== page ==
'Security (number)' will restrict editing of the level to immortals with security equal or higher to the given number.

'Builders (name/all)' will toggle a given immortal's name, allowing that builder to override the security setting for the area. This is usually done to assign new builders to their probational area without allowing them edit access to anywhere else.

Weather, Location and Level Range

Regardless of what weather system is over the area's X/Y coordinates, the weather can be adjusted area-wide with the 'skymod (number)' and 'wndmod (number)' commands, which range from 4 to -4.

  • These can also be set per room.

The area's X/Y coordinates can be set with the 'xpos (number)' and 'ypos (number)' commands. This determines the area's place on the weather map as well as the atlas.

  • These can also be set per room.

The area's level range is used to show players the area when appropriate in response to an 'areas' command with no arguments. This should be set appropriately for the mobs and objects in the area.


Areas have two types of flags: area flags, and exflags. Exflags can be set by a builder by using 'exflags (flag)', and have various practical effects on the area for players. The list is at Flags_Compendium#AREA_EXFLAGS

The other kind of Area flags are for temporary weather up/down affects (caused by the Stormy Sky and Clear Sky affects) and other things about the loading/saving of area files:

  • Changed: Area has changed and will be written to disk at the next 'asave changed'.
  • Added: Area is new and will be written to disk for the first time at the next 'asave changed'.
  • Loading: Used for counting in db.c
  • Weather Up: Area is affected by Stormy Sky and has a temporary additional +1 to Wind modifier and Sky modifier.
  • Weather Down: Area is affected by Clear Sky and has a temporary additional -1 to Wind modifier and Sky modifier.

Other Commands

'age (number)' overrides an area's current age (in minutes) for the purpose of reset timing.

'automap' does nothing useful or interesting, and is probably a vestigal remnant of some planned function.

'commands' shows all the valid aedit commands.

'reset' forces an immediate reset of the entire area's objects and mobs.

'show' is the same as a blank line in Aedit mode, and shows information about the area being edited.

'? (field)' shows available flags in a given field, like other OLC editors.

'version' shows OLC credits.


Editing General Help Files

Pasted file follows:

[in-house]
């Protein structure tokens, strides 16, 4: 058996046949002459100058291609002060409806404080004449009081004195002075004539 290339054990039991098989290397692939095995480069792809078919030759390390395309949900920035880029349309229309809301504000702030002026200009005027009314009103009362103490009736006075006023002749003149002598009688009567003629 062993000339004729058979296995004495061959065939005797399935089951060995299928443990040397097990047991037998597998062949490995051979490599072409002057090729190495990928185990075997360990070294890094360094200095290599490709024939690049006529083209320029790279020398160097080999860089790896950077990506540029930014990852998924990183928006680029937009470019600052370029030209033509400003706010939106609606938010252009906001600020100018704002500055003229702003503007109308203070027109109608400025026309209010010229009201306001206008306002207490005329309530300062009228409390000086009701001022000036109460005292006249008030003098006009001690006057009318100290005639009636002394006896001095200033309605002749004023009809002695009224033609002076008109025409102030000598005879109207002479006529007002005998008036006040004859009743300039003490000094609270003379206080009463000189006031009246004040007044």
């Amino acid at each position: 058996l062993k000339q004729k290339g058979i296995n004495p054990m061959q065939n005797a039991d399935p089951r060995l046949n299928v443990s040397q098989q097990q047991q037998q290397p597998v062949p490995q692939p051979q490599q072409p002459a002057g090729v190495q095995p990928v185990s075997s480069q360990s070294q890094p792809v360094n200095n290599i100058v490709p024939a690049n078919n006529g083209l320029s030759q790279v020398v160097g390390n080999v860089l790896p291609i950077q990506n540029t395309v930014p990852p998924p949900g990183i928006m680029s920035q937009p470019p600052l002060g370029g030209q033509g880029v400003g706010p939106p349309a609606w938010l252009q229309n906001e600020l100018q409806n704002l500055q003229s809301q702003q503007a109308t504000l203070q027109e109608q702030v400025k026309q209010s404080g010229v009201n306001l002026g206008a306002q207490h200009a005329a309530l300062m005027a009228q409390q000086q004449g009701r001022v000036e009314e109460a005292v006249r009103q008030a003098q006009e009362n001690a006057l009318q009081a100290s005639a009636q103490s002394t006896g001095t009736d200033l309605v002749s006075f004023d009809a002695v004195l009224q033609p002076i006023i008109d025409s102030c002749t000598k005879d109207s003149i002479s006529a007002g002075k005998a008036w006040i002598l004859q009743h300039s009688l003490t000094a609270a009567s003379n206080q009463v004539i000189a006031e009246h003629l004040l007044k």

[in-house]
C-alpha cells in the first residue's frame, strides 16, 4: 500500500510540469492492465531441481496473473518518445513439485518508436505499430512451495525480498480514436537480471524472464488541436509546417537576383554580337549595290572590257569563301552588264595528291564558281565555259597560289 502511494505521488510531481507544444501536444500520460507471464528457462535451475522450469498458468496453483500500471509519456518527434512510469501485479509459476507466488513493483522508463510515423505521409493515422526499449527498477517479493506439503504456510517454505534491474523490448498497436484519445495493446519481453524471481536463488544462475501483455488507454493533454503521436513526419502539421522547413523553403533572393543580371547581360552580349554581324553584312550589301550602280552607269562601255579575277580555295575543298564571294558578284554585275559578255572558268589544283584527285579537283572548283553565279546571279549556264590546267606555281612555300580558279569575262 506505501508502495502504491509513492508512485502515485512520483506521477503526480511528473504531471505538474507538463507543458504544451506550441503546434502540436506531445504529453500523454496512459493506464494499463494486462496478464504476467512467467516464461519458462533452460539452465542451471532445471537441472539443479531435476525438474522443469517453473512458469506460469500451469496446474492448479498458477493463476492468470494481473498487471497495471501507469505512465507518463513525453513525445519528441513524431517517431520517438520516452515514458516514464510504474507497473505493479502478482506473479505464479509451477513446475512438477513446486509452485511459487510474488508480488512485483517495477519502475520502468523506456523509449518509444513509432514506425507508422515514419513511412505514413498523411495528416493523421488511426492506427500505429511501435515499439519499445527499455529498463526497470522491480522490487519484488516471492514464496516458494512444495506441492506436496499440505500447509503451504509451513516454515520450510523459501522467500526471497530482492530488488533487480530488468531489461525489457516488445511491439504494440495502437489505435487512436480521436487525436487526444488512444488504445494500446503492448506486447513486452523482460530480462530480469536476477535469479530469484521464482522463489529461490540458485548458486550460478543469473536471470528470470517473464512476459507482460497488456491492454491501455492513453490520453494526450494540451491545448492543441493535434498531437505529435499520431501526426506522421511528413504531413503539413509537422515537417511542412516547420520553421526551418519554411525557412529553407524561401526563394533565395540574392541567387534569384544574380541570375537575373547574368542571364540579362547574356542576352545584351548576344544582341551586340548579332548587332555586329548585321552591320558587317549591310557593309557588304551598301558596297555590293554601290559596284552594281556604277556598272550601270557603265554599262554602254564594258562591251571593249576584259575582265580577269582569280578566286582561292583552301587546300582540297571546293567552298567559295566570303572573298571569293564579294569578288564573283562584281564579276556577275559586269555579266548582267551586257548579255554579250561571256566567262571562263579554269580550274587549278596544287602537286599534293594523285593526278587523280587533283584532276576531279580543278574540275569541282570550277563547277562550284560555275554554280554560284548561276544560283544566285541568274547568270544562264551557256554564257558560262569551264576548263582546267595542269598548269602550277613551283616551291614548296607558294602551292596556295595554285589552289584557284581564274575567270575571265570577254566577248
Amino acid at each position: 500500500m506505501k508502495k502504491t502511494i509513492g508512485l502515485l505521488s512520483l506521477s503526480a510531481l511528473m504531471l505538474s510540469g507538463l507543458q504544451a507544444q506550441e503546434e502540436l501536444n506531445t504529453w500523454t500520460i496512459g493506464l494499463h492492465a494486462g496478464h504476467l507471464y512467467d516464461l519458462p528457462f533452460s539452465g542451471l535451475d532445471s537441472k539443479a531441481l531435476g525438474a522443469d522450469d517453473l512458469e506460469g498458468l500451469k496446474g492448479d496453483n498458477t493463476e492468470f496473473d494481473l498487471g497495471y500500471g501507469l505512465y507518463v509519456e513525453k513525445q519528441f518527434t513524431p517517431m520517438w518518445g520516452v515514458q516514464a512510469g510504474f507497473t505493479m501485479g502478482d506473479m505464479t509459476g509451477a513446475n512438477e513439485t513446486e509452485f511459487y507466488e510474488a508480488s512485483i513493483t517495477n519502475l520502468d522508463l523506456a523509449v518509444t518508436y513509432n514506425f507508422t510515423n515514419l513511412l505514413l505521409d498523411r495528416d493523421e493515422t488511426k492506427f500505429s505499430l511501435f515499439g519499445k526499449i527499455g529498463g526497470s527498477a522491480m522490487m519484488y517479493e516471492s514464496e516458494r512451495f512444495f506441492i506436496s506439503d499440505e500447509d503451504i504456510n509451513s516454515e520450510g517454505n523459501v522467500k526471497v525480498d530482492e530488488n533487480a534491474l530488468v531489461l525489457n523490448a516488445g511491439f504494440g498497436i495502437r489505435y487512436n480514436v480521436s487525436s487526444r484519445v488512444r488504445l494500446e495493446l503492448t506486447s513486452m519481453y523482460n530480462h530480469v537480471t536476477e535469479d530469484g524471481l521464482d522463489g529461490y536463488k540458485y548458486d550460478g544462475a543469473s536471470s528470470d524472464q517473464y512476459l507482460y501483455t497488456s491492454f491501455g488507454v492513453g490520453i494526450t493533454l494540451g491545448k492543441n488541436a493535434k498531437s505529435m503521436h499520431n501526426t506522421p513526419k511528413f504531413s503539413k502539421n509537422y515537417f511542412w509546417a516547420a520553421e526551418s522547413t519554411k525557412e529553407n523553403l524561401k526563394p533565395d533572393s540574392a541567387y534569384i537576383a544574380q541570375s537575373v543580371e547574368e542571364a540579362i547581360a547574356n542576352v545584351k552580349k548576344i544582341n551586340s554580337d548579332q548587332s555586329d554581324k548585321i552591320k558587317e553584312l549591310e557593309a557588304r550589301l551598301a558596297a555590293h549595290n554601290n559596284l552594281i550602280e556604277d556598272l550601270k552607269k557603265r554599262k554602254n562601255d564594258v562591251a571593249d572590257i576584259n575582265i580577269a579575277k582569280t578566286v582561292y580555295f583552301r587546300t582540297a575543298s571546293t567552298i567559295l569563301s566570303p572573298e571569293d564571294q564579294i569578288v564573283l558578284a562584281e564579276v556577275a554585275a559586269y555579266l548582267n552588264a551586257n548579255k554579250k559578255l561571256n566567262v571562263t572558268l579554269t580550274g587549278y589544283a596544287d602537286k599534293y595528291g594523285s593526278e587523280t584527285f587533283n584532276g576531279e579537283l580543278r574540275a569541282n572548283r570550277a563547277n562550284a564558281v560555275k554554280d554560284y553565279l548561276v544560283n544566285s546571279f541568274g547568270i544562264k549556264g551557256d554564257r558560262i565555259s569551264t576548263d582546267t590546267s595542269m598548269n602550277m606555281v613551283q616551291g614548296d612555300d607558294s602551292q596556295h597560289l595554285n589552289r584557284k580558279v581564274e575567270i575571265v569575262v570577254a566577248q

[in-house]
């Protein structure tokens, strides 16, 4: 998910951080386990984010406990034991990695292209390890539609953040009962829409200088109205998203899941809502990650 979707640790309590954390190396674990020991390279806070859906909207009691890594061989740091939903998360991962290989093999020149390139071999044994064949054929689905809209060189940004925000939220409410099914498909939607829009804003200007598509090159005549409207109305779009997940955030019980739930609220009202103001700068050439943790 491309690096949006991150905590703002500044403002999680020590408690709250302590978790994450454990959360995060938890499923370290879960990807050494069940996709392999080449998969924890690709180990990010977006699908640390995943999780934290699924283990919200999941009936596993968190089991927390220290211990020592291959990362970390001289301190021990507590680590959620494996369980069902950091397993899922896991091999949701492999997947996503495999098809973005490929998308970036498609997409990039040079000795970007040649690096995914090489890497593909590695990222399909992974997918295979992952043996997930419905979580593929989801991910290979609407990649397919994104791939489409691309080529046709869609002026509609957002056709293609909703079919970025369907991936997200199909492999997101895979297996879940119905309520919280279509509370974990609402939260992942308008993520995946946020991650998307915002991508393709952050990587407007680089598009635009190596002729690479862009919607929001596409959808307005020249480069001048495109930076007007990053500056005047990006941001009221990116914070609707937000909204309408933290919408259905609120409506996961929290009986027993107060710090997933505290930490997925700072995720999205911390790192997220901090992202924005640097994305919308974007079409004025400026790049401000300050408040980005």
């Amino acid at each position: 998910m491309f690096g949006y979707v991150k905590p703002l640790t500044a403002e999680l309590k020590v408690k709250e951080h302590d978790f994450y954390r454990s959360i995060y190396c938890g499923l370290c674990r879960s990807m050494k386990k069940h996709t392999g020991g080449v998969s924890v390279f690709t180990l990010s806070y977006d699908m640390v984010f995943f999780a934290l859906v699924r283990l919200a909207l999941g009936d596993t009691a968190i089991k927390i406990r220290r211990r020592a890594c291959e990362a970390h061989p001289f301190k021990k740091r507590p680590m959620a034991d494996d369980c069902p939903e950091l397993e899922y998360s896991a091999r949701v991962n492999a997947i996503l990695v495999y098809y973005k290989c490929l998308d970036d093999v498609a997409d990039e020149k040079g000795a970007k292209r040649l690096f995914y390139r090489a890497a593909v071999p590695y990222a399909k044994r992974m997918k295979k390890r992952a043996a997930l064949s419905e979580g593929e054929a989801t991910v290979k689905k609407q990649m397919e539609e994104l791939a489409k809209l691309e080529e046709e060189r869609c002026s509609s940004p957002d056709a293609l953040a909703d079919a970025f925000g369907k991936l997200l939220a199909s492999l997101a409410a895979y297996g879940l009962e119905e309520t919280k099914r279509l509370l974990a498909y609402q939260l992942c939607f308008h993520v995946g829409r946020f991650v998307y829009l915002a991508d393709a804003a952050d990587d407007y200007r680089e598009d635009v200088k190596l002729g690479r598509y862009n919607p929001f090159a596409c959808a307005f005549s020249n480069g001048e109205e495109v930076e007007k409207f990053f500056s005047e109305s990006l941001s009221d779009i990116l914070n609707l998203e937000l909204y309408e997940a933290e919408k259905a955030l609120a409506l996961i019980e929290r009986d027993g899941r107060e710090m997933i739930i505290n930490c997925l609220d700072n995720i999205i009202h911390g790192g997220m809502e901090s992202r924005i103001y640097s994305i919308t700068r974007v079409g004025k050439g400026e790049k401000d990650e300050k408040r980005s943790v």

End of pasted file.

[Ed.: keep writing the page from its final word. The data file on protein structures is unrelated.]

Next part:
For an existing help file you can just type hedit <keyword> to open that file. It has the keywords, the level to view the file (101 for immortal-only helpfiles, otherwise 0 generally), and the text itself.

To create a new helpfile, start with hedit hedit to open a helpfile in general, then type new help.are keyword - help.are can also be olc.are or somewhere else, this is mainly for organizational purposes. In general, to ensure helpfiles get saved, it is best to edit an area in some minor way (add and remove a safe room flag, for instance) and asave changed to have both save at the same time.

Editing Maps

Maps are slightly trickier. When designing a map, it should be 60x24 characters. You also want to put it in maps.are, again for organizational purposes. Maps should be named area.are000 and incrementing. Examples: truce.are000, saturnv.are001

Whichever map is 000 will be set as the default local map for that area (provided it matches the name exactly! you should be using your area name exactly as it is in game). To make an individual room use a different map, redit that room and localmap newmap.are00x. These maps should all be at security level 101 - players will be able to see them as maps but not by typing 'help'.

ProTuna also has built-in functionality to highlight the area where the player is on the map, but this must be manually set. To do this, type xlocal 1 and ylocal 1 where 1,1 is the top left character of your map. These must be set individually for each room.

Editing Quest Lists

Each area also has a corresponding quest list to be stored as: areaname.are.quests (like truce.are.quests). These are basically just text, except you can use the string ^areaname1 to show whether that questflag has been obtained or not. You can also hide quests until they are completed by prefacing them with two ^ i.e. ^^areaname2. These hidden quests will not show up as blank lines but are entirely undetectable. See any other quests lists for examples.


coming soon

Avoid making new socials simply for entertainment purposes, as this will add more clutter to the socials list, which is utilized by players to maneuver through rooms, puzzles or quests at times. Existing social commands are for the most part set in stone. Changing existing output can cause quests to fail activation. If a condition arises where the syntax should indeed be changed, an admin should run a find and replace for relevant mprog triggers.


coming soon

Edits clans: will probably change dramatically in the future as clan code is changed.